Photo by Hugh Kretschmer.
January 19, 2012, I was interviewed by the sensational Jane Hash of "HASH IT OUT WITH JANE" on episode 9 of KUSF-IN-EXILE. Listen now.
Bufano's performance art is as much about expression through dance as it is an exposition of the form and possibilities of Bufano's body. She draws lines and articulates structures and movements in the manner and language of contemporary dance, but her vocabulary is unique to her body and the technology she integrates into it. Above all, Bufano's performance asks questions; pushing her audience to witness her story, her sexual identity and her disability, and then to surrender her, and themselves, to her art.
Profile Article by Jeannie Polson Read full article
"I'm a shapeshifter...I explore the different forms my body can take using different mediums. I'm interested in pushing the boundaries of what's possible. That's where you come in. I need you to design me a pair of prosthetics that will propel me through the water. It must be human powered, made of nontraditional materials, and be evocative of a sea creature.
PBS Design Squad episode 5, Season 2.
Watch full episode
Bufano's stage characters evoke a circus sideshow, which is fine by her. She says she also connects with comic book characters who've undergone extreme transformations.
'It always starts with a really gross accident. You know, someone stepped into the magnifier and so they formed this hideous part of themselves that they have to come to terms with. They feel like that they have two identities and.. are they going to use it for evil or are they going to use it for good?'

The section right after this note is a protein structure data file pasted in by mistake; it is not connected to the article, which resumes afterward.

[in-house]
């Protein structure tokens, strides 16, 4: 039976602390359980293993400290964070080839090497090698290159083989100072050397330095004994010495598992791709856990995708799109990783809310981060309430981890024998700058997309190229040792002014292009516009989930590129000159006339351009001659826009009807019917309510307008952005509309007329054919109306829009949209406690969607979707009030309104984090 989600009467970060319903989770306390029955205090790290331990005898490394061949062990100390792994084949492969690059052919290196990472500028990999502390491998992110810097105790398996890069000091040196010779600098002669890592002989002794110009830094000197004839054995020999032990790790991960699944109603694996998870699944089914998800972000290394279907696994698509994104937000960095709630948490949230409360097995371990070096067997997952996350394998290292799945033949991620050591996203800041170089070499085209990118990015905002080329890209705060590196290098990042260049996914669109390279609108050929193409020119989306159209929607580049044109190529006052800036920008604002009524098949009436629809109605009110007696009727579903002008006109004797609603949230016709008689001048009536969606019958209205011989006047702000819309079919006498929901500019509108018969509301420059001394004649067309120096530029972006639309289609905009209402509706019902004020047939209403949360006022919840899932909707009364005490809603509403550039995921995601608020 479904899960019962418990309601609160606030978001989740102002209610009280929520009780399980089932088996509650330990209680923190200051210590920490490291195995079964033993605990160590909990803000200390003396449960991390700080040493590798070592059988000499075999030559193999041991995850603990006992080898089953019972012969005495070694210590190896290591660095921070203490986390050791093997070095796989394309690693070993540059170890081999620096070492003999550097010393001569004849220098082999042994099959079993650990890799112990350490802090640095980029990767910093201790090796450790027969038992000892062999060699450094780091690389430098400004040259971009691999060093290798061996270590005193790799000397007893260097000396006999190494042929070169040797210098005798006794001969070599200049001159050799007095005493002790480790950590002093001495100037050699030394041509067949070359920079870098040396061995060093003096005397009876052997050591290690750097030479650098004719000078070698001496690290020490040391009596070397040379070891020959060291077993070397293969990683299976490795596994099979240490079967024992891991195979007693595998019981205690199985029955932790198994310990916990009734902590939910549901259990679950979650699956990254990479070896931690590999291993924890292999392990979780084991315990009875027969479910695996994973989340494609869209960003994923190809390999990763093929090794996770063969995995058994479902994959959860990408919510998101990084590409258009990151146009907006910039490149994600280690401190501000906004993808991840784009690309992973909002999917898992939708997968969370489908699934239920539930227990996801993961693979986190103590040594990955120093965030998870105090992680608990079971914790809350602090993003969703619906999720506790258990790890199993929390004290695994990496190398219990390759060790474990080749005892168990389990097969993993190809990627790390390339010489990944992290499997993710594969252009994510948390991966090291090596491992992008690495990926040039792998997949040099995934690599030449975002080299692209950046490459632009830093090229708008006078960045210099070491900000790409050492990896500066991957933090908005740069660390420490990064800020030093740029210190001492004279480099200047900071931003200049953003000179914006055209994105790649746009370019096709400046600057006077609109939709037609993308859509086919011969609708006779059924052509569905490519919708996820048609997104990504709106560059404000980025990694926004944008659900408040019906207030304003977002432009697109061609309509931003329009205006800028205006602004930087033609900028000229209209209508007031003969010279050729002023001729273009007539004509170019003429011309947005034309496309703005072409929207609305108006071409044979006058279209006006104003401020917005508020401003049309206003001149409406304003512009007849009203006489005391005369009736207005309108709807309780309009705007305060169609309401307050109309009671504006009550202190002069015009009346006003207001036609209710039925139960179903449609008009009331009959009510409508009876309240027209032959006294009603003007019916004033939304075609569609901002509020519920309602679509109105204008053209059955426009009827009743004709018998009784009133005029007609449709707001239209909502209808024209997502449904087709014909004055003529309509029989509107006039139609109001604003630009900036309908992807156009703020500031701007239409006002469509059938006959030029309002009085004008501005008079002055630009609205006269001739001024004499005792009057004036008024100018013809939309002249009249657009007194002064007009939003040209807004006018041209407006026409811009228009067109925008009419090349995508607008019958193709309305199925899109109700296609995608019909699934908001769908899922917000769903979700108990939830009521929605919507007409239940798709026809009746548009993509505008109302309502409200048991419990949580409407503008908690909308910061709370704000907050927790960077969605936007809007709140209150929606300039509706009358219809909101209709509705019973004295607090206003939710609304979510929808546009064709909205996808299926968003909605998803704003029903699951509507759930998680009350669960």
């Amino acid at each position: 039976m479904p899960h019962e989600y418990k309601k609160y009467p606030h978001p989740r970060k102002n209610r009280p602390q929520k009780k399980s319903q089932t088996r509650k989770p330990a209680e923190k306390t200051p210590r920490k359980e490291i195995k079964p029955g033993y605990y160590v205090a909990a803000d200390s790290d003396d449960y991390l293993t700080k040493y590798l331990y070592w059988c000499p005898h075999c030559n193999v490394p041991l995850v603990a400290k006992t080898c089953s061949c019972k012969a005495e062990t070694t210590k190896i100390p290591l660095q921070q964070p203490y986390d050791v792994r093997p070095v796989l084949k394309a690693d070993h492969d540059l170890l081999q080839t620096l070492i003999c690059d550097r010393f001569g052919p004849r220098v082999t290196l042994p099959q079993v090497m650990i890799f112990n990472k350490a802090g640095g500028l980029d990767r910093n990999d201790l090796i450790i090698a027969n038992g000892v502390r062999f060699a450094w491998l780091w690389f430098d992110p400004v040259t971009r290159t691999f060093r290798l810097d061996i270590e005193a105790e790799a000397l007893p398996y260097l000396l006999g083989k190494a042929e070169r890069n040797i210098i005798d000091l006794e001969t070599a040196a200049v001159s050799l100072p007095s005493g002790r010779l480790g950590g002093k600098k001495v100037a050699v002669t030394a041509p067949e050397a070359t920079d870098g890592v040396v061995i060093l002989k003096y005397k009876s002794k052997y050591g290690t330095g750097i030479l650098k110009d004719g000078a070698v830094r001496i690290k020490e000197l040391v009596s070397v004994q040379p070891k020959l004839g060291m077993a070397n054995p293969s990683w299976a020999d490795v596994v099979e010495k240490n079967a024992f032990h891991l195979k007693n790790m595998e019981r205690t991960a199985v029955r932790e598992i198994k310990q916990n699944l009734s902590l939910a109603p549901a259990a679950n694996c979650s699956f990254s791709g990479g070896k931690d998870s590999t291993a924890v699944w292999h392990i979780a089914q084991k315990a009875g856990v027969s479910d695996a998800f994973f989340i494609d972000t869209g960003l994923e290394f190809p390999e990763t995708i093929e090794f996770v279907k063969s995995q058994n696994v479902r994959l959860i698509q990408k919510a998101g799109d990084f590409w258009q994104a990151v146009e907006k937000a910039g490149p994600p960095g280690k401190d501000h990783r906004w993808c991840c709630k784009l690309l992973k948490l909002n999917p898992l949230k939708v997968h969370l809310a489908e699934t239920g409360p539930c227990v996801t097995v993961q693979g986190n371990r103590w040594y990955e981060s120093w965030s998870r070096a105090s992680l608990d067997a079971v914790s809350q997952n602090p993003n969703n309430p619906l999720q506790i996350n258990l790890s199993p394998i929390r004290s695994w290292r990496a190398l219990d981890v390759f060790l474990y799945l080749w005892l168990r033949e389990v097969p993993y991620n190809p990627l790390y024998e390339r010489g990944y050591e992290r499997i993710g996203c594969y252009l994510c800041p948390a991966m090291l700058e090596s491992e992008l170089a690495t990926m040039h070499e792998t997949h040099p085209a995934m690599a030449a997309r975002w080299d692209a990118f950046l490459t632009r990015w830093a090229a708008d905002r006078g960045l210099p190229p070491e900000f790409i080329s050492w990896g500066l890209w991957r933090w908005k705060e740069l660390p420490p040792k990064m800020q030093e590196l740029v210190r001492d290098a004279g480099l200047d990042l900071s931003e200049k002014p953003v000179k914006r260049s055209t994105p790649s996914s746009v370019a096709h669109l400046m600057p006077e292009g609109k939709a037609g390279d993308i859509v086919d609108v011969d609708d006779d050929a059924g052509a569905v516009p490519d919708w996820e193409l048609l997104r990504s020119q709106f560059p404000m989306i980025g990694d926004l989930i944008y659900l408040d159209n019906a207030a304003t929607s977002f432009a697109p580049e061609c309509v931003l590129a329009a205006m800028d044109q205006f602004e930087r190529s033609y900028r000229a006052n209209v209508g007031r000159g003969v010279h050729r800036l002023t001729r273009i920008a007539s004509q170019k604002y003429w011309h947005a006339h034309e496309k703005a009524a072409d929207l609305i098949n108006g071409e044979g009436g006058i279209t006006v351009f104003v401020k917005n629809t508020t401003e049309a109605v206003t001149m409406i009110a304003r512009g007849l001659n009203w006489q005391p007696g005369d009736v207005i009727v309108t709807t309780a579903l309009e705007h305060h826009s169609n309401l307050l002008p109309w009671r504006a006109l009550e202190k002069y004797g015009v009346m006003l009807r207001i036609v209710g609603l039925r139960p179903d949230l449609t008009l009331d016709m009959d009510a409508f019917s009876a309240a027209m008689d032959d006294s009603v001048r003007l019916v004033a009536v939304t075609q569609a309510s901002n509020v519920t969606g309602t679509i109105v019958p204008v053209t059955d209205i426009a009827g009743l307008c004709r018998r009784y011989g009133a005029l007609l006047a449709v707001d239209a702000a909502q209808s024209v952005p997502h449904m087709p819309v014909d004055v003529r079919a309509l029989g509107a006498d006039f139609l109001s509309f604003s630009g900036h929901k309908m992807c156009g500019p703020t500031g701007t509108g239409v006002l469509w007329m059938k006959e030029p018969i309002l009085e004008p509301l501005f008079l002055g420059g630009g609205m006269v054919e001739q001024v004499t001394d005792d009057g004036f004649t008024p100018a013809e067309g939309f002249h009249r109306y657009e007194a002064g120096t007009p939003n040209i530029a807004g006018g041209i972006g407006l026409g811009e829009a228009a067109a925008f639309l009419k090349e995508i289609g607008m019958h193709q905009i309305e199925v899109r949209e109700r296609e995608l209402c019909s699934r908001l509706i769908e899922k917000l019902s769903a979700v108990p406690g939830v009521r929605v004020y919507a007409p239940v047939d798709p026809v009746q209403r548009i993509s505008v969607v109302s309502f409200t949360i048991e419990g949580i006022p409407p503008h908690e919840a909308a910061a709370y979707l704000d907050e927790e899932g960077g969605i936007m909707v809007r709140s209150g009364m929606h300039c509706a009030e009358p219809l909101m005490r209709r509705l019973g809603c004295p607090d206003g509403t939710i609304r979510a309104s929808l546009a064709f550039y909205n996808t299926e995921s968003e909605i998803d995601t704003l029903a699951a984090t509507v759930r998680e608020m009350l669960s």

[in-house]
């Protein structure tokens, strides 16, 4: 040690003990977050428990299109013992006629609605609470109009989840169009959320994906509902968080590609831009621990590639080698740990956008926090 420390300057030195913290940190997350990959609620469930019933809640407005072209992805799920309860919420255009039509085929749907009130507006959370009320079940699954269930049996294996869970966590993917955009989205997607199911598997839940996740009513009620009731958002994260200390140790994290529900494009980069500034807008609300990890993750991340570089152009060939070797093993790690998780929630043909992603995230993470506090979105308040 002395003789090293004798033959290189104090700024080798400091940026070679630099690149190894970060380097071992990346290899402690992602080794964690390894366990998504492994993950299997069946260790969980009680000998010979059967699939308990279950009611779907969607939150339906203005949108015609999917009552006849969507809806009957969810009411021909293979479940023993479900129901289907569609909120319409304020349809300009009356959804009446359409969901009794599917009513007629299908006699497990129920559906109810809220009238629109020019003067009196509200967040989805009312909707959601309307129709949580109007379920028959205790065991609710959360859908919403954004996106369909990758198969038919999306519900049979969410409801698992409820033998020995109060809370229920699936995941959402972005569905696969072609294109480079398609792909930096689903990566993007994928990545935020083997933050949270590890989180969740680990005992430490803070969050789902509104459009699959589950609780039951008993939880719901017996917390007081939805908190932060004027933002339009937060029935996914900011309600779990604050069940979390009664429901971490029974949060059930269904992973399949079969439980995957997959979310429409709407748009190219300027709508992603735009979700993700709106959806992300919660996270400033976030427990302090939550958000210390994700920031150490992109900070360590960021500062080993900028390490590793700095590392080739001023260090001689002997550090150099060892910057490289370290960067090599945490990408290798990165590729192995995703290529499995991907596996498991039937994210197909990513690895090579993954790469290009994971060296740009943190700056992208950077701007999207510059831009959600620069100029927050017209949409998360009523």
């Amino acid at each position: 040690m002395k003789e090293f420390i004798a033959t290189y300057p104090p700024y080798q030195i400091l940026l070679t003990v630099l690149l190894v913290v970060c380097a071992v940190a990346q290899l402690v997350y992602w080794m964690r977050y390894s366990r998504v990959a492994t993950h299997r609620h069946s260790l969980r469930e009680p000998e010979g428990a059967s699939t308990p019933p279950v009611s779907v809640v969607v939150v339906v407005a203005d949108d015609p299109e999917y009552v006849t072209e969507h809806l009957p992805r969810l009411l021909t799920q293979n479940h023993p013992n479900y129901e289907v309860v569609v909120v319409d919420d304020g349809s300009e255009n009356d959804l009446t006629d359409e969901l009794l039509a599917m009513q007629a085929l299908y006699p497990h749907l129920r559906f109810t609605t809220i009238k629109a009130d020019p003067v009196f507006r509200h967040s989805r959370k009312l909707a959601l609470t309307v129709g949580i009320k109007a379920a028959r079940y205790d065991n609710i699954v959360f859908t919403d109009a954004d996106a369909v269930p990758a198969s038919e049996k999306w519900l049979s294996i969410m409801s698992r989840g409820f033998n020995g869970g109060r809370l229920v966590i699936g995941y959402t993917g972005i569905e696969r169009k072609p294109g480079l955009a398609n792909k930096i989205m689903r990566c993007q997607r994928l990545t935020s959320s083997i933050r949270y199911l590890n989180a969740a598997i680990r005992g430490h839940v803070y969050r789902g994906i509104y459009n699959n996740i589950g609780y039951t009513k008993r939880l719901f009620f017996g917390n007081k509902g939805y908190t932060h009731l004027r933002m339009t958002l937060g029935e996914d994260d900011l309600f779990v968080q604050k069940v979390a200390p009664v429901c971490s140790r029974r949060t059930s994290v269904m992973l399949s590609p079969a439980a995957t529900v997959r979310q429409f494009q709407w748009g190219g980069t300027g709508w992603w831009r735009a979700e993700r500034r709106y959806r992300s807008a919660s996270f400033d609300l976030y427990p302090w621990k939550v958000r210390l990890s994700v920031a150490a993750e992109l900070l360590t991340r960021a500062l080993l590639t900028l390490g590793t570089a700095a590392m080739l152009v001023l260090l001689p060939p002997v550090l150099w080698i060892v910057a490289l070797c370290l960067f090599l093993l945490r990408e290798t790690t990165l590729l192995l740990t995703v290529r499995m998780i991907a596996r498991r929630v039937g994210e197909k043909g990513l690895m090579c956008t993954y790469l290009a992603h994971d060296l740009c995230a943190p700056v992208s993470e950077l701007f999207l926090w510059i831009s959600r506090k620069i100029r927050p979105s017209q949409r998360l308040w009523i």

Now, Bufano is transforming herself again, as an artist. A few months ago she received a grant to stage a major dance work in New York City.
NPR News Story by ANDREA SHEA. March 19, 2007.
Listen at NPR.org
"Lisa Bufano (Bachelor of Fine Arts '03) has no fingers, no legs below the knee, and no interest in discussing how she got that way. Instead, she'd rather talk about her art, which ranges from sculpture and stop-motion animation to, more recently, modern dance. 'My eye has always been drawn to abnormal forms,' Bufano says, referring to dolls she has made and animated that have no face, extra ears, or hair curlers for legs. 'It's just that now my tool is my body. I'm still animating a form, but it's my own form.'"
SMFA interview/profile by Jennifer Sutton. Read full article
"Artist Lisa Bufano moves in darkly entrancing ways behind the Alaska Building's window. She sinuously slinks along the floor, then twists and turns as sh rights herself on top of four table-leg prosthesis that are attached to her legs and hands."
Dana Oland/Idaho Statesman. February 4, 2010. [Read full article]
Photos of Lisa Bufano's performance work is used in a science exhibit at The Tang Museum (NY) as an example of products of carbon nanotube technology.
View page from exhibit online interactive